Sara McHugh, RN, is a resource nurse at the University of Vermont Medical Center.

Sara McHugh, RN, is a resource nurse at the University of Vermont Medical Center.

Sara McHugh shares hers cancer survivor story. She will speak on the young cancer survivor panel at the Women’s Health and Cancer Conference on October 7 at the Sheraton in Burlington. Click here to register.

I was just 23-years-old when I heard the words, “you have cancer.”

My life was just beginning. I had just finished my first year working as a nurse at the UVM Medical Center, after graduating from UVM in 2009. My sister Katie, who is also a nurse, and I were planning a trip to Europe and dreaming of all the fun places to which we could travel nurse. All my plans were put on hold when I was diagnosed with melanoma.

I noticed changes to a mole on my left thigh. I became concerned when it grew from its original odd shape, to a more raised, darker brown color and became itchy. I knew it needed to be checked out, so I made an appointment with a dermatologist. The dermatologist was suspicious that the mole was cancerous, so it was removed and sent for biopsy. The next day I got a call that the mole was positive for melanoma and I needed to see a surgical oncologist.

Two weeks later, I had a wide excision along with a sentinel node biopsy to remove the tissue around the melanoma and to check the closest lymph node to see if the cancer had spread.

“My cancer was now considered stage III.”

Two weeks after that, my surgeon called to tell me that the lymph node came back positive for cancer. This news was devastating to me. This meant my cancer was now considered stage III, I needed another surgery to remove the rest of the lymph nodes in my groin and it was recommended that I start a year of interferon treatment. The lymph node dissection was tough to recover from. I started going to physical therapy to help get my strength back and to help me deal with my new diagnosis of lymphedema. The interferon treatment was even tougher. I tried to go back to work full-time once I was on subcutaneous treatment, after the initial month of IV therapy, but the treatment was so draining I needed to go on both short and long-term disability. After feeling like I had the flu for 5 months, I decided to stop the interferon.

A couple months later, once I felt back to normal, I decided to pursue my dream of travel nursing. Katie and I landed in West Los Angeles, California for a three-month assignment. After the three months, I came back to Vermont, moved in with my now husband, Brian, and started working back at the UVM Medical Center.

Two years later, the same month Brian and I bought our house, I went in for a routine appointment with my doctor. He found, through ultrasound, a new growth of melanoma around the original mole site on my thigh. I went in for another wide excision and this time I made the decision to have 20 treatments of radiation therapy. Brian and I got married in June 2014, and we went to Italy for our honeymoon that September. In May 2015, at another routine appointment, my doctor found an enlarged lymph node by my left ovary, which meant another surgery to remove 8 lymph nodes, one being positive for melanoma.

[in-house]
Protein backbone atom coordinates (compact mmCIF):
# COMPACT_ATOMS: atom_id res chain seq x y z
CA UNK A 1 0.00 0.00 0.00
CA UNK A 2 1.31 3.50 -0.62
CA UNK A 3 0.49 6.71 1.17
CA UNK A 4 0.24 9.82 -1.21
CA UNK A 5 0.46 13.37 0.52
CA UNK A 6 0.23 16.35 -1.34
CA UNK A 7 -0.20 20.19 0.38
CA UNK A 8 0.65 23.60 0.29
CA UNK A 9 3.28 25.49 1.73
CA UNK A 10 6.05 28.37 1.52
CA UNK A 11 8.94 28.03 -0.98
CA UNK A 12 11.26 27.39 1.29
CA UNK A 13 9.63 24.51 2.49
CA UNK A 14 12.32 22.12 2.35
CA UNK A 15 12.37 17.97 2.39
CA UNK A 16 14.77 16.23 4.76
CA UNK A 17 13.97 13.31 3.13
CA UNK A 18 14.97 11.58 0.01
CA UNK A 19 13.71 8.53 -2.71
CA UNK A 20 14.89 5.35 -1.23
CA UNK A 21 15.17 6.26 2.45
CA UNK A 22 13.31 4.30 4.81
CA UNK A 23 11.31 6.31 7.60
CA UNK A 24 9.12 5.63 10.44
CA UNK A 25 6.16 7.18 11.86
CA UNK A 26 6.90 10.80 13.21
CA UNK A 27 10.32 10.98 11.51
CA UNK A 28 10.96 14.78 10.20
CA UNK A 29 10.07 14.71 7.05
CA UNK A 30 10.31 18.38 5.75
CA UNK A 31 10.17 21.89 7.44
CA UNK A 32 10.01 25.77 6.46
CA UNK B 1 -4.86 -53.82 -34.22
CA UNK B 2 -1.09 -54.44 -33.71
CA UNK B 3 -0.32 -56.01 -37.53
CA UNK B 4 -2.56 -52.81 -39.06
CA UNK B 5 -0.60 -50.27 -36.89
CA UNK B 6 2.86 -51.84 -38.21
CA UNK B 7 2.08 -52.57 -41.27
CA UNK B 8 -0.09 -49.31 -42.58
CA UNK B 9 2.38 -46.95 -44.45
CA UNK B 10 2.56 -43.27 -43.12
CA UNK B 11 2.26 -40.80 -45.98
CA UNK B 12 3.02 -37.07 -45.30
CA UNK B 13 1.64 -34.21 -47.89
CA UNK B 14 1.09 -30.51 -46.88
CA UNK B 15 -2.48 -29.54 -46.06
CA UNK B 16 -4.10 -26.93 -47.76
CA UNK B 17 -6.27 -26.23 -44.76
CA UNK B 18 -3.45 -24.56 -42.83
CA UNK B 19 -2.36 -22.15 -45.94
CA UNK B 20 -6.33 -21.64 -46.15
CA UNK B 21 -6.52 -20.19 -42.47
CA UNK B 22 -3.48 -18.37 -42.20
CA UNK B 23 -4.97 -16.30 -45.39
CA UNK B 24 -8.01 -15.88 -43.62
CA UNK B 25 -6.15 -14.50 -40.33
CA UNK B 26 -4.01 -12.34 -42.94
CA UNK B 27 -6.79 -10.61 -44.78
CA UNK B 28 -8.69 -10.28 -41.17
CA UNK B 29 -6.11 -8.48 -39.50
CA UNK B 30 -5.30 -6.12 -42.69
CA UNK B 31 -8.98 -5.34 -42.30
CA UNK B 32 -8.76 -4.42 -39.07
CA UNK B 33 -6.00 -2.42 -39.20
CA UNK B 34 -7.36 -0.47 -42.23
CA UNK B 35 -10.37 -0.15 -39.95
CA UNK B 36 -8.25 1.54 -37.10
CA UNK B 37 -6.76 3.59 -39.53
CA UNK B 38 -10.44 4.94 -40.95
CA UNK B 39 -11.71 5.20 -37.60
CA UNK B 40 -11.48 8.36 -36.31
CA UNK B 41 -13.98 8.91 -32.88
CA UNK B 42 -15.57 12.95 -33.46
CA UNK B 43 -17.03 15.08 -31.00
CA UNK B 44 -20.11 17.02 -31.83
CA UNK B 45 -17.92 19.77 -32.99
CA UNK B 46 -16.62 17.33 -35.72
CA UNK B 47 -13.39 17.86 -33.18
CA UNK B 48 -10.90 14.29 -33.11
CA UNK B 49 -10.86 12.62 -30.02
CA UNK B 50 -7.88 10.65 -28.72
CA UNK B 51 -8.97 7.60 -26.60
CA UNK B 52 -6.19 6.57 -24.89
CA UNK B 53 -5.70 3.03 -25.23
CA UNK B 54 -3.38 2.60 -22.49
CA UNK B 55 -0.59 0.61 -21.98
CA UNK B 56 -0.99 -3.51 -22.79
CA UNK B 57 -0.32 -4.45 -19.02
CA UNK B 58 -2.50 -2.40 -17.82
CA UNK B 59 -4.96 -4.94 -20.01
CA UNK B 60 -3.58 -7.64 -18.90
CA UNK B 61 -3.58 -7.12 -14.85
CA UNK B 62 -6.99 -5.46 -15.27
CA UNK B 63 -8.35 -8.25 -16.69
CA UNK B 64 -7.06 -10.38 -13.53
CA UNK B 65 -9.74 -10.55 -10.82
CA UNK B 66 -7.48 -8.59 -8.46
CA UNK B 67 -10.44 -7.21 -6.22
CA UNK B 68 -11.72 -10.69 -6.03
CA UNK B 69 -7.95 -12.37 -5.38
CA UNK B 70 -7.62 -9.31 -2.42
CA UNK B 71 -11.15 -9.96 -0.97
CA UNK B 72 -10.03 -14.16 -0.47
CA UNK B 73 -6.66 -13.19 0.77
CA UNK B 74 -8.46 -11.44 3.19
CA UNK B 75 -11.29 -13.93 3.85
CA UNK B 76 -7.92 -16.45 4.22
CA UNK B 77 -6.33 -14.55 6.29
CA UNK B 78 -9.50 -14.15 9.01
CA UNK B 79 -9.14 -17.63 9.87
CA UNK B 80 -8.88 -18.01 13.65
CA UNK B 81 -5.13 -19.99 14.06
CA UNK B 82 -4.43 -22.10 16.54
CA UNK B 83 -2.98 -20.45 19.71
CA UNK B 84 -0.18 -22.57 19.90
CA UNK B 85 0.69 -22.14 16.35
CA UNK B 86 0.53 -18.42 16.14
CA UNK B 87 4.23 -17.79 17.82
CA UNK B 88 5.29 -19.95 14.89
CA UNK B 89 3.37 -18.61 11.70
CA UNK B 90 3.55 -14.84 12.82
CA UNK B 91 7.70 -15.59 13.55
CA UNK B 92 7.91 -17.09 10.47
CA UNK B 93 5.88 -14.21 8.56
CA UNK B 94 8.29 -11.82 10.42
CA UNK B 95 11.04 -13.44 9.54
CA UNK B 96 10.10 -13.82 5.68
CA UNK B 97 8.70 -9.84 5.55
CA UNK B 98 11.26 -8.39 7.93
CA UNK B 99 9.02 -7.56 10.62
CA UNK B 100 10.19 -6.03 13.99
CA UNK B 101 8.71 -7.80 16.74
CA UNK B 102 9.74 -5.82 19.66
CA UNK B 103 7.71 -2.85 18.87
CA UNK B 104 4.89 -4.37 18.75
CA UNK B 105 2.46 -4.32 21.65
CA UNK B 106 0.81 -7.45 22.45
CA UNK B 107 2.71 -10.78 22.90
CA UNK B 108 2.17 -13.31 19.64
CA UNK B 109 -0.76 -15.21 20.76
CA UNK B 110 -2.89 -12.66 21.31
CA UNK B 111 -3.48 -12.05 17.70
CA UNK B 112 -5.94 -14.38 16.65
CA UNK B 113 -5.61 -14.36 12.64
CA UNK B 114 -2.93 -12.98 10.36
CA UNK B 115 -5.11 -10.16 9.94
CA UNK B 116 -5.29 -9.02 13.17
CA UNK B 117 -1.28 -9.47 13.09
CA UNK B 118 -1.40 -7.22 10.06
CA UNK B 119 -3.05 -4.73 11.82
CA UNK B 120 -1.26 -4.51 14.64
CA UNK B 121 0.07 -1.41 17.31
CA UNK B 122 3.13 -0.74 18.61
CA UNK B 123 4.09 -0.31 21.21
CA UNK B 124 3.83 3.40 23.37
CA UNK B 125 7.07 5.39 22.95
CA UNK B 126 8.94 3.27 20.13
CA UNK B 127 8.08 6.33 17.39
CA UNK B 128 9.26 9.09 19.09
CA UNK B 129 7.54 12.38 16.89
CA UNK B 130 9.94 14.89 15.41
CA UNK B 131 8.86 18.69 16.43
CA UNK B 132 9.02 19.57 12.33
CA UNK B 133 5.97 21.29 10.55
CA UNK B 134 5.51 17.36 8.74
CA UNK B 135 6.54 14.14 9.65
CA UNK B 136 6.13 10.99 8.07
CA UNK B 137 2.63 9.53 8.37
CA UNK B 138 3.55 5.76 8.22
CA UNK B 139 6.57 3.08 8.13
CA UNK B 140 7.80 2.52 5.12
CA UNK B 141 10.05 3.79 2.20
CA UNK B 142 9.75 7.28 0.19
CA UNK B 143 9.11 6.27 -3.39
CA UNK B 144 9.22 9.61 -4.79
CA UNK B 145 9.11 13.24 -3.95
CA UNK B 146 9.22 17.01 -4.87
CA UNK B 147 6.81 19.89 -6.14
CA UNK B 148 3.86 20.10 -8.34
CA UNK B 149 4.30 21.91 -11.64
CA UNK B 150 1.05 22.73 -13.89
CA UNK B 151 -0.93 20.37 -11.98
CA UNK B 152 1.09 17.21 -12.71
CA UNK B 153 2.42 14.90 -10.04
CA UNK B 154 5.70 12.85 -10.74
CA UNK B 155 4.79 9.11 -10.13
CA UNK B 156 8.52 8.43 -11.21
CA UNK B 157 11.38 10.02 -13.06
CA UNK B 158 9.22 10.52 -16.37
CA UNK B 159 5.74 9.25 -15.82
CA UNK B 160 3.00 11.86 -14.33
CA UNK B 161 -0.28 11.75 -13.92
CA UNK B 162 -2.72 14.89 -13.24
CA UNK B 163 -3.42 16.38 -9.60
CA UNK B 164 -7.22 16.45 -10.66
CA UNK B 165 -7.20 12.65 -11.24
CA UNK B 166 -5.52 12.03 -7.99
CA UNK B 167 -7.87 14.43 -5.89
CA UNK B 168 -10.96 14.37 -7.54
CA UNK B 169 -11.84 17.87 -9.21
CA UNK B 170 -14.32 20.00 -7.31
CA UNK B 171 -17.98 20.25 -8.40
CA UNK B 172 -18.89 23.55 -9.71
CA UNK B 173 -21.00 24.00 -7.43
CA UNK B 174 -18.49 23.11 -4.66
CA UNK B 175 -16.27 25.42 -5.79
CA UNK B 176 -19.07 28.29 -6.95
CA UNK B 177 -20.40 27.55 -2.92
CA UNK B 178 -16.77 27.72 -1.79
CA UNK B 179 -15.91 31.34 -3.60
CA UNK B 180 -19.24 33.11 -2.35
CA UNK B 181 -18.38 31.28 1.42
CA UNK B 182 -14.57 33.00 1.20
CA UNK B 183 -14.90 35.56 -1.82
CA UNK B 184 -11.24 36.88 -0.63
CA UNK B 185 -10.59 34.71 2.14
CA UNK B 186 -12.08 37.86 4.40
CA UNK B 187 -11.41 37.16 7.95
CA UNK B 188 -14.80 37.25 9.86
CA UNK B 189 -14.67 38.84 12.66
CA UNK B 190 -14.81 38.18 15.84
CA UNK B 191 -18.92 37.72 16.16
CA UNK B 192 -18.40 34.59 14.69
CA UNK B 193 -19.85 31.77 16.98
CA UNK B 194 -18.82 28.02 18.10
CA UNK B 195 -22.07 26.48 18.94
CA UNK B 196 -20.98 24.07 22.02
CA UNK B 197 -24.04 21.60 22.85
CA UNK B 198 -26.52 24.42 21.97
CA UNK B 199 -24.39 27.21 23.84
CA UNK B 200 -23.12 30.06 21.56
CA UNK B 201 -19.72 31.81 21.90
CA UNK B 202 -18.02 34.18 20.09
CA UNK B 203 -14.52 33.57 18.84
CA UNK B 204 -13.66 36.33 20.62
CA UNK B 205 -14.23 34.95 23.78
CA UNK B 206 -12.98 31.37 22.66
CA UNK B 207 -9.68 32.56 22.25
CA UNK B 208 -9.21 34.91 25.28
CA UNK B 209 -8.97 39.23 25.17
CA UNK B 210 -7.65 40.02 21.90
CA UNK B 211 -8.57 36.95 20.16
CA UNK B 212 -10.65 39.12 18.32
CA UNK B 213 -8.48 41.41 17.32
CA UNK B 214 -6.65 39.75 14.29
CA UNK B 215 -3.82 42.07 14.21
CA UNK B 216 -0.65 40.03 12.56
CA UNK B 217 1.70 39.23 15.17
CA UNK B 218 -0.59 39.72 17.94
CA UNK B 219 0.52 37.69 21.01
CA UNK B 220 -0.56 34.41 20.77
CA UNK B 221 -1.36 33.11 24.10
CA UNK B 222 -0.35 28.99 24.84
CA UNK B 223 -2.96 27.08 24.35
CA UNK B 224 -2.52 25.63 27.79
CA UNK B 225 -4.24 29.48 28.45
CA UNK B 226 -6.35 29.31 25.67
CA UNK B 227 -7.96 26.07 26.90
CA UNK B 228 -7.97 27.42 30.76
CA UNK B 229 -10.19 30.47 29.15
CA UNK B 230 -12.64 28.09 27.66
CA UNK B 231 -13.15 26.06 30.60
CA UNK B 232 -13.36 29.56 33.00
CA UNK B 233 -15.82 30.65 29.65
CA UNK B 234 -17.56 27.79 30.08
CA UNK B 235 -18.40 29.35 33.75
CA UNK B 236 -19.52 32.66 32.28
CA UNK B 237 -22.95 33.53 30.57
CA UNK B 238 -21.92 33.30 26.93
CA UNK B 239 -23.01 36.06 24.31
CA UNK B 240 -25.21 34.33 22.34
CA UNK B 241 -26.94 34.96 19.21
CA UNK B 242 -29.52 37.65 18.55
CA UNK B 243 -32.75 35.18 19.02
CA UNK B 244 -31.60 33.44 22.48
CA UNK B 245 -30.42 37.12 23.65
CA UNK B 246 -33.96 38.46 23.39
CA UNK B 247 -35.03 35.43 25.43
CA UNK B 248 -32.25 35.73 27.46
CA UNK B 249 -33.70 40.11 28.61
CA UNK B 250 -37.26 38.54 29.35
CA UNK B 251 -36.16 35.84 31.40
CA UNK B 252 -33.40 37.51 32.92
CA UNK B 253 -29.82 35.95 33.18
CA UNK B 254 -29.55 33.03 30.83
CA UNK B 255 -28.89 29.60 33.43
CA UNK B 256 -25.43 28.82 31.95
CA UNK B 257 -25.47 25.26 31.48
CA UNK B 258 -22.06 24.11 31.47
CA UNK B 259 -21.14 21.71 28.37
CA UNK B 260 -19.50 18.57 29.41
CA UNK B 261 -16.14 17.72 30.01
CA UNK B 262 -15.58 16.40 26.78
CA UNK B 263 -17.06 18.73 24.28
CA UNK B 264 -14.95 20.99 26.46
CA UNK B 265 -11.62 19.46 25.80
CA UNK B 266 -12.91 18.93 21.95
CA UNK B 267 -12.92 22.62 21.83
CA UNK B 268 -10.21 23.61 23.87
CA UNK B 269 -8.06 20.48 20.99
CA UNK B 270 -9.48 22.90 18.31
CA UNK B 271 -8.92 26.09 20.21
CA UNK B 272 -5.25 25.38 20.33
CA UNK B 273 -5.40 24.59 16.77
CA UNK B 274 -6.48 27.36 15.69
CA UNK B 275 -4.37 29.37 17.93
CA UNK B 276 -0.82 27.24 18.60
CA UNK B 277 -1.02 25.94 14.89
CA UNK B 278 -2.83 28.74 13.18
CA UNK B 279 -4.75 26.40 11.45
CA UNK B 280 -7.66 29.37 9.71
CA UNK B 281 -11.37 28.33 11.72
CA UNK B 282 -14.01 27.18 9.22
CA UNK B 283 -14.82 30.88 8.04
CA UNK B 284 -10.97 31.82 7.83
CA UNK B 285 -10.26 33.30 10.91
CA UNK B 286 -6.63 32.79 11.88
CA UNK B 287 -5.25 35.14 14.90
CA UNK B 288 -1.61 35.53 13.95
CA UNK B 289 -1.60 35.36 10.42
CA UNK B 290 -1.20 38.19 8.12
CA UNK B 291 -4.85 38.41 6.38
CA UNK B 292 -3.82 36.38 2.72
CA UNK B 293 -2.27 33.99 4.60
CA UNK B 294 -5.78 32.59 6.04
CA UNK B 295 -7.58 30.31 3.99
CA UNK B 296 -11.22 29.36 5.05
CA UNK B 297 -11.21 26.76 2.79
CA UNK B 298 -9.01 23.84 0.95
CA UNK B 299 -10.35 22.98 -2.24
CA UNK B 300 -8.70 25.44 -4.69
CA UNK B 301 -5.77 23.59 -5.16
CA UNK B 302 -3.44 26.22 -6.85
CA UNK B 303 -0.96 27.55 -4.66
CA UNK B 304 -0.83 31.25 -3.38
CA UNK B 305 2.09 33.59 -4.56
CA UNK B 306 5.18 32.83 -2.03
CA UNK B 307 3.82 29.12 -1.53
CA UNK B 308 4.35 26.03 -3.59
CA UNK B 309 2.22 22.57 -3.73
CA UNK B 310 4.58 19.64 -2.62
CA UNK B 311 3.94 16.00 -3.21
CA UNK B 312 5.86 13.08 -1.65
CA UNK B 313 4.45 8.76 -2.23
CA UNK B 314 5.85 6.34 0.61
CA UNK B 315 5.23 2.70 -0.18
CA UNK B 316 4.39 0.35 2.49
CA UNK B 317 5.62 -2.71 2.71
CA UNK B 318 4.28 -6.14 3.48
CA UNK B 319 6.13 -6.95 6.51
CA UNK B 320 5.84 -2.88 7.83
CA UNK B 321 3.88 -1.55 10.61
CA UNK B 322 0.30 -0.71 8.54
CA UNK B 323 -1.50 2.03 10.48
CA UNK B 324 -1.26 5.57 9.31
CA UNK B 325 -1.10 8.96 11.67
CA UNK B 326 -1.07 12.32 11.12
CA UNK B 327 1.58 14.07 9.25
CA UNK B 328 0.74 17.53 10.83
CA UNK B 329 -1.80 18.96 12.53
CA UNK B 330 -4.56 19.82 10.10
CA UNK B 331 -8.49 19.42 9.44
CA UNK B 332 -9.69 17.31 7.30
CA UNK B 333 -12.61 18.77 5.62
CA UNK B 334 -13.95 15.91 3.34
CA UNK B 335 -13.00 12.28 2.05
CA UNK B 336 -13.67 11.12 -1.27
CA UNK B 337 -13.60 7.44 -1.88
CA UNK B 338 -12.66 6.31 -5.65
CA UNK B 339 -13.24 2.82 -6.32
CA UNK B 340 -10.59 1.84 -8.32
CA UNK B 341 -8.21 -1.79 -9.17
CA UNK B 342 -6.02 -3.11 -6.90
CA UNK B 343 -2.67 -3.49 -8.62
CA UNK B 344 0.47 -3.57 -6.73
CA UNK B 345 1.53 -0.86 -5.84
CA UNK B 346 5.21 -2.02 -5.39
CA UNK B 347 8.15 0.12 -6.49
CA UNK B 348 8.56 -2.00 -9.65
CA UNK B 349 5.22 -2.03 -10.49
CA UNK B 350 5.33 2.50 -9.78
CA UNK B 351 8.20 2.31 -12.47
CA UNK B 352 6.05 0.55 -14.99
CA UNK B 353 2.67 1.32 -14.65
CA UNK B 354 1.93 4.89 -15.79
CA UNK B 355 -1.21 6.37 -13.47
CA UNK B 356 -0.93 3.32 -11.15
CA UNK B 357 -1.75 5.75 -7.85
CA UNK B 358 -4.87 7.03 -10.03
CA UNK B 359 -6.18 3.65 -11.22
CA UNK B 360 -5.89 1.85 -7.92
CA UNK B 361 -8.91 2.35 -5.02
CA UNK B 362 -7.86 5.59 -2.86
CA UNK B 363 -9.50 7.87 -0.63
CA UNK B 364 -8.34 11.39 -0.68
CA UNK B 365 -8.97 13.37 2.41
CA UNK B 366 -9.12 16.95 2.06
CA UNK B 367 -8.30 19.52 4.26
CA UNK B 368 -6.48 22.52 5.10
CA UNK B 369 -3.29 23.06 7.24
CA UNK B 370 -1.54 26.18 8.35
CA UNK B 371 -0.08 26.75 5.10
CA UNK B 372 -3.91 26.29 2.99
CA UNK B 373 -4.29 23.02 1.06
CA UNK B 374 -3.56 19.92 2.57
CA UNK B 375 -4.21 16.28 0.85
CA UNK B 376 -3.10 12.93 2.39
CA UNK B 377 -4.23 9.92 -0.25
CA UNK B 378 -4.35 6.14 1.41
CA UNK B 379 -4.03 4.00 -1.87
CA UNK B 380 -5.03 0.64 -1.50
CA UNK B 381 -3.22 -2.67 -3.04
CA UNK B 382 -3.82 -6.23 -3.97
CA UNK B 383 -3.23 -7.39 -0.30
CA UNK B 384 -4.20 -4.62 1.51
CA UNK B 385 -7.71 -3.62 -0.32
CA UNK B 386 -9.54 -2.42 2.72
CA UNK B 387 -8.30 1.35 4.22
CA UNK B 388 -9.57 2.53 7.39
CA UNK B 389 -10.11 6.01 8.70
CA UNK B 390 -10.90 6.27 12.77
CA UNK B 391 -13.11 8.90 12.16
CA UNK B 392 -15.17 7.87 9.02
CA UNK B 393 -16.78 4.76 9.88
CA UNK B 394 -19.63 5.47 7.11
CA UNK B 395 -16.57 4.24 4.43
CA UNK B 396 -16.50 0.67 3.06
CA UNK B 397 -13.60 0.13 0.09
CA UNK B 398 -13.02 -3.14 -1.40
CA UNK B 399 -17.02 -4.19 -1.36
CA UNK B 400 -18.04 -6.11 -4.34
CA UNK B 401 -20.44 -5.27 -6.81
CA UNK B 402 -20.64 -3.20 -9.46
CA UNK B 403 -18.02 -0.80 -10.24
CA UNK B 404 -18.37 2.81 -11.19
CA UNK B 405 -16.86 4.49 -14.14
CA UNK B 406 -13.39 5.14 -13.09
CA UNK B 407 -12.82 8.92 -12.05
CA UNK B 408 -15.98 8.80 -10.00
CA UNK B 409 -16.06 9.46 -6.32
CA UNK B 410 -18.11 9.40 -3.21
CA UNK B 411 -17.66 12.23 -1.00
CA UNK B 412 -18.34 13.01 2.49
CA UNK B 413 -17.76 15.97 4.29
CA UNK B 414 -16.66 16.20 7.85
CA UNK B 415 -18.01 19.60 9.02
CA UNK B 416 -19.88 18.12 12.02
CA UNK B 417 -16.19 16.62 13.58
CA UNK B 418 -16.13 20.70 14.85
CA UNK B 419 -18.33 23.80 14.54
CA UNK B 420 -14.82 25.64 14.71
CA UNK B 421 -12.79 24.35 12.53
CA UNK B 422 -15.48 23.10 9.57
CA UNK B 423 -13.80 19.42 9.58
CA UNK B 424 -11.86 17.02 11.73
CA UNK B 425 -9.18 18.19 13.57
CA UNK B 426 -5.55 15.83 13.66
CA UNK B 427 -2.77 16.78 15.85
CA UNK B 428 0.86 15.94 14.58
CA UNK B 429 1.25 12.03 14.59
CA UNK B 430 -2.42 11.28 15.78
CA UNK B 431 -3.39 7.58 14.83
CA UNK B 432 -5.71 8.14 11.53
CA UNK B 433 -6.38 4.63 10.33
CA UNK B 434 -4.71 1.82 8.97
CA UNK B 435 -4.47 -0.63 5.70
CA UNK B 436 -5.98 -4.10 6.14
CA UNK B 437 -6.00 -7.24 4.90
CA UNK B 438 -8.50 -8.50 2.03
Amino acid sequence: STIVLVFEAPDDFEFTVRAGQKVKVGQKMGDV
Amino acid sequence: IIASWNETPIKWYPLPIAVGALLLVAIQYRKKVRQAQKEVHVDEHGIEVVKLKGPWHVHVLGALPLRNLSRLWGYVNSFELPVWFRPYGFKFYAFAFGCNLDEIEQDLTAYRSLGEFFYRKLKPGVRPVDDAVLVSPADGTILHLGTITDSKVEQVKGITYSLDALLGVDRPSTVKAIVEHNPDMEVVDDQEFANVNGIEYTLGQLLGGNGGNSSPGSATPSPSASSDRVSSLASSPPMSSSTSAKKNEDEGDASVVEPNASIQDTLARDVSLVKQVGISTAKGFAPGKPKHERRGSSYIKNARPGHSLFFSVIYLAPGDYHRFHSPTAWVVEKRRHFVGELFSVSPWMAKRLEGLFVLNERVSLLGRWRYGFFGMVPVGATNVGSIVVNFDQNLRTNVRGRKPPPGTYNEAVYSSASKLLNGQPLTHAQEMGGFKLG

My last PET scan this June gave me the best results any cancer survivor can ask for, “No evidence of disease.” This doesn’t mean the cancer will never come back, but between the recent advancements in immunotherapies to treat melanoma, the expertise of my surgeon and working with my oncologist and a naturopathic oncologist, I feel optimistic about my future.

Be aware of risk factors and changes to your body.

As a nurse and young cancer survivor, I always encourage people to be aware of their risk factors and to be aware of changes in their bodies. The most common types of cancer among young people (age 20-39) are: Lymphomas, Melanoma, Sarcoma, Breast, Cervical, Ovarian, Thyroid, Testicular, Colorectal cancer, Leukemia, Brain and spinal cord tumors. Oral cancers have become more prevalent in young adults related to the human papilloma virus (HPV).

It’s also important to know your family history of cancer. Get the recommended early screenings, such as pap smears, mammograms and colonoscopies. Know how to do self-exams, such as skin, breast and testicular, and perform them on a regular basis. Pay attention to your lifestyle and know that some of your behaviors can put you at higher risk for cancer, such as smoking, tanning and sexual activity. Be in tune with your body and notice unexplained changes such as new swelling or a lump, persistent pain, fatigue, abnormal bleeding or bruising, persistent fever or illness, frequent headaches or weight loss. If you are experiencing ongoing symptoms, don’t procrastinate, make an appointment with your doctor to get the appropriate testing.

“As young adults, we need to invest in our health.”

In my early 20s, I didn’t think I could get cancer, but the truth was I had multiple risk factors that predisposed me to getting melanoma. My great aunt passed away from melanoma when she was in her 30s, I have fair skin, light colored eyes, more than 50 moles on my body and have had multiple bad sunburns in my life. As young adults, we need to invest in our health. Early detection is key in surviving a cancer diagnosis. I am thankful every day that I went to the dermatologist when I did.

Sara McHugh, RN, is a resource nurse at the University of Vermont Medical Center. She and her husband, Brian, who is also a nurse at the UVM Medical Center, live in Burlington. She will be speaking with the young cancer survivor panel at the Women’s Health and Cancer Conference on October 7 at the Sheraton in Burlington.

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